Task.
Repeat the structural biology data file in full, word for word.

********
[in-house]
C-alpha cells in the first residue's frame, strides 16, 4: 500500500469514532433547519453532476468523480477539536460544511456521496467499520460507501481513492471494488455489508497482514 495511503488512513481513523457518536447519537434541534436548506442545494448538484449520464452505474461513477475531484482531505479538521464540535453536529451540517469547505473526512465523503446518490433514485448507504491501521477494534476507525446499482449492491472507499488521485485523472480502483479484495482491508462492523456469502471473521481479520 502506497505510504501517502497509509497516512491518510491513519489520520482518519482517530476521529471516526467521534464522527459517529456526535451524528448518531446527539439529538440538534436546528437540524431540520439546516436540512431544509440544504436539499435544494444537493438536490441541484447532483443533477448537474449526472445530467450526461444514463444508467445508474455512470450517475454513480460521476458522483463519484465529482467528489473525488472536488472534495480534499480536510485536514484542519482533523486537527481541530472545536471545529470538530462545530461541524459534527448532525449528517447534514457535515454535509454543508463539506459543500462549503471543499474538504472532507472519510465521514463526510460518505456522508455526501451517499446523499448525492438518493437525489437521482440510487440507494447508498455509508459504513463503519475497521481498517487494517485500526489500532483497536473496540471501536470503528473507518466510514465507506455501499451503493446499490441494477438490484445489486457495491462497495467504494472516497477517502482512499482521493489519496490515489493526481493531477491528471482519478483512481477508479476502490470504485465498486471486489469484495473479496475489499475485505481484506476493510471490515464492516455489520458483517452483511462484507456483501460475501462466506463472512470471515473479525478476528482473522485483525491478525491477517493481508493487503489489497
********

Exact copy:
[in-house]
C-alpha cells in the first residue's frame, strides 16, 4: 500500500469514532433547519453532476468523480477539536460544511456521496467499520460507501481513492471494488455489508497482514 495511503488512513481513523457518536447519537434541534436548506442545494448538484449520464452505474461513477475531484482531505479538521464540535453536529451540517469547505473526512465523503446518490433514485448507504491501521477494534476507525446499482449492491472507499488521485485523472480502483479484495482491508462492523456469502471473521481479520 502506497505510504501517502497509509497516512491518510491513519489520520482518519482517530476521529471516526467521534464522527459517529456526535451524528448518531446527539439529538440538534436546528437540524431540520439546516436540512431544509440544504436539499435544494444537493438536490441541484447532483443533477448537474449526472445530467450526461444514463444508467445508474455512470450517475454513480460521476458522483463519484465529482467528489473525488472536488472534495480534499480536510485536514484542519482533523486537527481541530472545536471545529470538530462545530461541524459534527448532525449528517447534514457535515454535509454543508463539506459543500462549503471543499474538504472532507472519510465521514463526510460518505456522508455526501451517499446523499448525492438518493437525489437521482440510487440507494447508498455509508459504513463503519475497521481498517487494517485500526489500532483497536473496540471501536470503528473507518466510514465507506455501499451503493446499490441494477438490484445489486457495491462497495467504494472516497477517502482512499482521493489519496490515489493526481493531477491528471482519478483512481477508479476502490470504485465498486471486489469484495473479496475489499475485505481484506476493510471490515464492516455489520458483517452483511462484507456483501460475501462466506463472512470471515473479525478476528482473522485483525491478525491477517493481508493487503489489497